Anyway the day was one of those that you look back on with hindsight and think you enjoyed. Which to be fair in parts I did. I would probably have enjoyed those parts by driving to Blakeney. But there you go.

Anyway our next beach day was going to be a full french cricket and wetsuit affair. We loaded the car with everything required for such a day including no less than 6 sorts of ball and set off to travel the 12 miles to Holkam beach listed as number 2 in the aforementioned Times survey. As is the way in Norfolk those 12 miles took 45 minutes and several near misses with range rovers.

It would appear that there are an awful lot of Times readers currently in Norfolk. I probably could have guessed that from the number of times a range rover has nearly crashed into us head on by driving far too fast down the single track lanes. The car park was rammed. The queue to pay stretching out in a socially distanced conga to somewhere near our campsite.

What the Times had failed to mention about this 2 mile long secluded beach was that it is at least a 30 minute schlepp across dry sand and/ or marsh full of sea lavender (the clue is in the name) and wet dogs off their leads that shouldn’t be) to the sand and then a further 15 min schlepp to the sea. Sea and sand proximity is not good.

And there are no facilities at all. No tea, no shops, no lav. Anyway we made the most of it and I played beach tennis and French cricket and was laughed at as is tradition and 3 of the idiots made the extra 15 minute schlepp to go in the sea and then we all schlepped 30 minutes back (this time through a pine wood which was a little easier). And then we travelled the 45 minutes back to the camp site and the luxury of a wee.

Today is forecast to be lovely. Yet again husband decided we should have a beach day. On a beach that has made the top 10 of Britain’s best beaches in the Times. Overstrand.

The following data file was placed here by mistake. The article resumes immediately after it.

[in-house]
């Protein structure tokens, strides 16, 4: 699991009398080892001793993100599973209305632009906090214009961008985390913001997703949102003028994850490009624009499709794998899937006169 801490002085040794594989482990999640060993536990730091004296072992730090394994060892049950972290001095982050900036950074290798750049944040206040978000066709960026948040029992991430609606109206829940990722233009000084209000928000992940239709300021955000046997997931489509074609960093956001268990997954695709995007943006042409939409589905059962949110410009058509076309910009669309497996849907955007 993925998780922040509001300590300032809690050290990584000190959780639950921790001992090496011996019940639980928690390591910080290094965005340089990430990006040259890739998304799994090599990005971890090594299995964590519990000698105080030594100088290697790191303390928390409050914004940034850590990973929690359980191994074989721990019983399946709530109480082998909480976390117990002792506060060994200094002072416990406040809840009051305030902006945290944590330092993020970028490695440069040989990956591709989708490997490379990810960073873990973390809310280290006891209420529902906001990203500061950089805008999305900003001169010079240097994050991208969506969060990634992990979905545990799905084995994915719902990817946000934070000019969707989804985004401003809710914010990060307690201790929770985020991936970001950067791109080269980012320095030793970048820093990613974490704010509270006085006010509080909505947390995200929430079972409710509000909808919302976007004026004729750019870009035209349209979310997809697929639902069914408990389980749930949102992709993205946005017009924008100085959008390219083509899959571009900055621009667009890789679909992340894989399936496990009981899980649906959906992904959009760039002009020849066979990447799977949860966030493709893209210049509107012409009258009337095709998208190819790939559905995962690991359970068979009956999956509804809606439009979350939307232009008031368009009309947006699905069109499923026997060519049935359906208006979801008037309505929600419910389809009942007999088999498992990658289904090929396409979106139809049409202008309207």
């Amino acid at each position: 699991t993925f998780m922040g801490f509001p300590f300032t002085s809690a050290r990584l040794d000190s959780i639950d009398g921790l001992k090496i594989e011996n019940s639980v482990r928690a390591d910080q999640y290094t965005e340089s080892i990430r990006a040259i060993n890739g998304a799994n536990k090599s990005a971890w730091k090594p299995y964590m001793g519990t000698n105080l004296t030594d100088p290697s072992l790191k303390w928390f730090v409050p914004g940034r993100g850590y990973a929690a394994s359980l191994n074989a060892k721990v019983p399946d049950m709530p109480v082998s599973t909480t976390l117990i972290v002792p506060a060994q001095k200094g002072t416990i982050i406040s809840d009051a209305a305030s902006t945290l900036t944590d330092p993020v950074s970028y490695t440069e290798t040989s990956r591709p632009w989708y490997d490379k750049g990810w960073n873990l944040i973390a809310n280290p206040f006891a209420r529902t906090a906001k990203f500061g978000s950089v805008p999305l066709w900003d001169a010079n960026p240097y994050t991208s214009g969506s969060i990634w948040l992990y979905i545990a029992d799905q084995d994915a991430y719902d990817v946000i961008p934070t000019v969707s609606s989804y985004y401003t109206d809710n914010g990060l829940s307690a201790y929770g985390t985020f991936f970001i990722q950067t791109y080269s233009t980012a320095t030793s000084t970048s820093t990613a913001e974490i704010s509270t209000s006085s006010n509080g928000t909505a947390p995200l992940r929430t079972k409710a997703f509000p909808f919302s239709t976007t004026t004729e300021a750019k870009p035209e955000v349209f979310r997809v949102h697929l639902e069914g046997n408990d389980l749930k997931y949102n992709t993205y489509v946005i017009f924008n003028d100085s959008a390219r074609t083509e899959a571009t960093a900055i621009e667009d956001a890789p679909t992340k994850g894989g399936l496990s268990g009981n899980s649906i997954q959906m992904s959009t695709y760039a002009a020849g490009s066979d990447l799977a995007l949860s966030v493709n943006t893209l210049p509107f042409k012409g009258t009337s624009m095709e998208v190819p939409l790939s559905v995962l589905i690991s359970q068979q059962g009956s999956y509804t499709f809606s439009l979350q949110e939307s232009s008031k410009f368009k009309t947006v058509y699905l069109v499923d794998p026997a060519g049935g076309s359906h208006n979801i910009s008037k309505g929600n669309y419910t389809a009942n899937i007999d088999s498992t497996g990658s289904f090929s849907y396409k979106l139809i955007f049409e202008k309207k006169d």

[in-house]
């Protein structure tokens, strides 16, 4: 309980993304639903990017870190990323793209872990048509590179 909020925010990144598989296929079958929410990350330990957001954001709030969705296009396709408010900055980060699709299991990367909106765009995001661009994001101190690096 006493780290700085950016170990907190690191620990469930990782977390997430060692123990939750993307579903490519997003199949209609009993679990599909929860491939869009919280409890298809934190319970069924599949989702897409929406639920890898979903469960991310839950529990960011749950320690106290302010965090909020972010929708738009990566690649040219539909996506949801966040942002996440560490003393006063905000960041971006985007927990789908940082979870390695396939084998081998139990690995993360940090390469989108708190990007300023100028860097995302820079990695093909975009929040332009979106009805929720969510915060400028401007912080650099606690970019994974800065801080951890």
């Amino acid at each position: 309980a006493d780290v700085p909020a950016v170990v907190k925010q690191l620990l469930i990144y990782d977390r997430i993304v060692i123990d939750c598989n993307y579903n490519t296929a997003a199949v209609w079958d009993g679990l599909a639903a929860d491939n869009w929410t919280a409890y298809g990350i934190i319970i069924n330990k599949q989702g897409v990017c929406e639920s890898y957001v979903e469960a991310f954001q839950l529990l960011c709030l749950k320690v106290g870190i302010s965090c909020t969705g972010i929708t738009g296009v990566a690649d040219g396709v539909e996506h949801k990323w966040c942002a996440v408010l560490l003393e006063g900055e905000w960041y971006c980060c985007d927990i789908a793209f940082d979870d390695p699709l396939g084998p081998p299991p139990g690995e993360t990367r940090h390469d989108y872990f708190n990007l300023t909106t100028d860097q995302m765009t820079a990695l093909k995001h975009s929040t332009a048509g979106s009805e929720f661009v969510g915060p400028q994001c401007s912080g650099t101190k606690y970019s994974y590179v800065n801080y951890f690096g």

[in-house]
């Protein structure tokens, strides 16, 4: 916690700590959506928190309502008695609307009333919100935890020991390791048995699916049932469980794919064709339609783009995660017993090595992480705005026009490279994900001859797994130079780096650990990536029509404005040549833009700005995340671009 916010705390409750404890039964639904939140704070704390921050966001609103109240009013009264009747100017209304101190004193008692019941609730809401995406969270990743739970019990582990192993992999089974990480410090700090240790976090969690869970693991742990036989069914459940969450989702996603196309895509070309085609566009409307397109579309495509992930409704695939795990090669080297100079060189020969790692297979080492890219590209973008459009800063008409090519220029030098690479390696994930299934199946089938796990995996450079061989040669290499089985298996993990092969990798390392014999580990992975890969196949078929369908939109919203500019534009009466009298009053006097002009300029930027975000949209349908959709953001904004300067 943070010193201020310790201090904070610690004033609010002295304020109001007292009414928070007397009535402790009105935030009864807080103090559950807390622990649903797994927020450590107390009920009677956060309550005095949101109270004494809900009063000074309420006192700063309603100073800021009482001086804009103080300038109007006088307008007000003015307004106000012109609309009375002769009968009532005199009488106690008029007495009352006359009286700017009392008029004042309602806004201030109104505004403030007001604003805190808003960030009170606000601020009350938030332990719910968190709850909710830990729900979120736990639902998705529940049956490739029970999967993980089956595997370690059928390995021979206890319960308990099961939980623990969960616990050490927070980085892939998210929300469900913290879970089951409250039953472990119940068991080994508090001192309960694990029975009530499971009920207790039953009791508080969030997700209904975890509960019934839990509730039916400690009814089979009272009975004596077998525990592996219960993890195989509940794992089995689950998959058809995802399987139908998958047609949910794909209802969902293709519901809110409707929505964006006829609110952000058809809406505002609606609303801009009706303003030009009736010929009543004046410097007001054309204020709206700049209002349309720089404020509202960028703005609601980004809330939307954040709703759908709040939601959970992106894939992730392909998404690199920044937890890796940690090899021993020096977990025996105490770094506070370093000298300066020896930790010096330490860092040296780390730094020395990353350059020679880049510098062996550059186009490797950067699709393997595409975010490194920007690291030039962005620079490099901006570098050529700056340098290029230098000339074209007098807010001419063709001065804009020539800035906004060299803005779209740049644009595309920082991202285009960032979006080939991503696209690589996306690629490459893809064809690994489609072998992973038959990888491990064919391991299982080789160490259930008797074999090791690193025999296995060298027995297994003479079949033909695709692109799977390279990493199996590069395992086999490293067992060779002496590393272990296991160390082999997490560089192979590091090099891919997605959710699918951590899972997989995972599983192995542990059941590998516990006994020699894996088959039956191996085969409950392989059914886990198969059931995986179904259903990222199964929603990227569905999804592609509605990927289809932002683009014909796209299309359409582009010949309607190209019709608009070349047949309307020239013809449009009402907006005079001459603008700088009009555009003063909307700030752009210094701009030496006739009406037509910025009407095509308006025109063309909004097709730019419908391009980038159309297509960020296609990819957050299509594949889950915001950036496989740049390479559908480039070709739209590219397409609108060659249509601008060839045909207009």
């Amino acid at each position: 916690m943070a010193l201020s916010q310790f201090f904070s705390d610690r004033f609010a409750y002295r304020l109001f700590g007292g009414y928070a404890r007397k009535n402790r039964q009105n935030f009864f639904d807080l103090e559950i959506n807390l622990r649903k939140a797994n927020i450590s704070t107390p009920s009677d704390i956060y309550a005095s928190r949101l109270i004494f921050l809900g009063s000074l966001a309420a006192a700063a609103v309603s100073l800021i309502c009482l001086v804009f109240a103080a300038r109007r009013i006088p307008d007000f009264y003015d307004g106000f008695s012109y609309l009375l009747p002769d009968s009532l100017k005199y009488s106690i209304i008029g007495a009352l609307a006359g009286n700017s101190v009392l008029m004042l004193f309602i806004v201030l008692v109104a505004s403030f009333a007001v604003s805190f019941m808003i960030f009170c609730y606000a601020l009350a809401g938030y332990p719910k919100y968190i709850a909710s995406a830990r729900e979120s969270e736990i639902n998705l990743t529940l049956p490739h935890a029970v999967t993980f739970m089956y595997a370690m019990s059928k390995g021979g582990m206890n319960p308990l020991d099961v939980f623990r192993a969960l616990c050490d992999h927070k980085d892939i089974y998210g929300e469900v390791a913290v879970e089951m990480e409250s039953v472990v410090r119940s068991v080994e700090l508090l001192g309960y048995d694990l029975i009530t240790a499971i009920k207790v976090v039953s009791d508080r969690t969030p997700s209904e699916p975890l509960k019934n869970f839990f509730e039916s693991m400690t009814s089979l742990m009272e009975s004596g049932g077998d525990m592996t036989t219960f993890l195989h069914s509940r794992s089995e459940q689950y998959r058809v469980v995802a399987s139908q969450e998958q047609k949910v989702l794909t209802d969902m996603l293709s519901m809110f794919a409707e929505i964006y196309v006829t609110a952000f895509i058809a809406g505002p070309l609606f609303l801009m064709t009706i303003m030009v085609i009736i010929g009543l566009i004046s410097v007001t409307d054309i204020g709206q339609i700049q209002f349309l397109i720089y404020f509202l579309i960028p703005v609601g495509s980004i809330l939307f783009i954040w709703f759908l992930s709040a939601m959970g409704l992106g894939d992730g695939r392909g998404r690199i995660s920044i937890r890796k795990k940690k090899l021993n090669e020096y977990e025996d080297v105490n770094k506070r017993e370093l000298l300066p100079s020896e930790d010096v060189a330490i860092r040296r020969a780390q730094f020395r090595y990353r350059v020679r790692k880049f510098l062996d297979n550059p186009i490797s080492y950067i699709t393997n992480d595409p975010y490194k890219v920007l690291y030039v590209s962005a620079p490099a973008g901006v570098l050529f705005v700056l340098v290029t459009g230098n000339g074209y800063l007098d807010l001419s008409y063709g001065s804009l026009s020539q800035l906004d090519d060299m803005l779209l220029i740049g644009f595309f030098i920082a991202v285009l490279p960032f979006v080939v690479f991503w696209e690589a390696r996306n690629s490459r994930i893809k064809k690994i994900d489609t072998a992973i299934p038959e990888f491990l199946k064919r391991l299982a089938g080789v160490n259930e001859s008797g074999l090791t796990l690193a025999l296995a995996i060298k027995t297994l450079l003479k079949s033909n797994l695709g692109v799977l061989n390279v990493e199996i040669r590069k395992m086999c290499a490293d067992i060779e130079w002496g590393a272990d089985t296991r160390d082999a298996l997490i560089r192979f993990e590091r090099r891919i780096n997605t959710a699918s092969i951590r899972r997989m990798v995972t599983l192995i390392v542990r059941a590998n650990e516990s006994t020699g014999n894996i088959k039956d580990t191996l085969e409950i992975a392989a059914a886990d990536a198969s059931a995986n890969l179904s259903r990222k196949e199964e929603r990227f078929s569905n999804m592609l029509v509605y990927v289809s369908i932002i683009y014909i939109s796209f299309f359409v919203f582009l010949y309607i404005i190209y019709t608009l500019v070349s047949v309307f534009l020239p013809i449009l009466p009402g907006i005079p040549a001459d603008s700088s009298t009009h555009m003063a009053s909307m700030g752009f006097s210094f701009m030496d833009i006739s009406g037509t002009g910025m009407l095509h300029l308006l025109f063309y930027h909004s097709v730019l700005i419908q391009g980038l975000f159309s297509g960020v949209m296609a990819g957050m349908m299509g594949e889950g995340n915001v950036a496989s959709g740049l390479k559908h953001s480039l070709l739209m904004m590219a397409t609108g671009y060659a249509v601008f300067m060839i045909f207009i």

This time we drove through Cromer to get here. So close and yet so far. We arrived at the car park where some people were sitting in deck chairs next to their cars. I mocked them. It is such a British thing to do. To drive to a seaside and sit in the car park. Wierd.

Any way this car park had lavs. We used them, loaded up and started to trek down the slope. When I say loaded up imagine every shoulder and hand of 5 people occupied with carrying burdens of various shapes and sizes.

On our route down we saw a cafe. My spirits lifted. Tea and lavs ticked off the list was a win.

It became apparent that there is one massive downside of Overstrand beach. There is literally no beach at high tide. None. High tide was precisely the time we arrived. We are all now sat on the prom/ sea wall waiting for the beach to appear. We are not alone. This may explain the deck chairs in the car park.

There is sand in Cromer.

The prom is nice
Why Are There No Aspirin in the Jungle? — August 11, 2016

Why Are There No Aspirin in the Jungle?


Because the parrots eat em all….

That is one of my all time favourite jokes. Along with What is yellow and dangerous? Shark infested custard.

Say the former out loud if the punch line escapes you.

Anyway we have reached the penultimate day of our holiday. Here in sunny Portugal. And today we will be spending a portion of our time searching out analgesics.

We did not rashly arrive without pain killers. I always pack a selection of drugs which includes paracetomol, nurofen, Migraleve, Immodium, rehydration salts and insect bite cream. The digestive portion of this list is possibly a hangover from my early forays abroad when water and food was less reliable than it is now. None of us have had the squits on any of our family trips abroad. But of course if I didn’t pack them then we would all come down with raging diarrhoea. (I have tried to avoid using this word as it is impossible to spell. And I can’t even get near enough for auto correct to guess at it. I had to look it up…) Probably simultaneously and explosively.

So I had pain killers covered. And I had liquid versions for the kids. But we have run out. And here are the reasons why.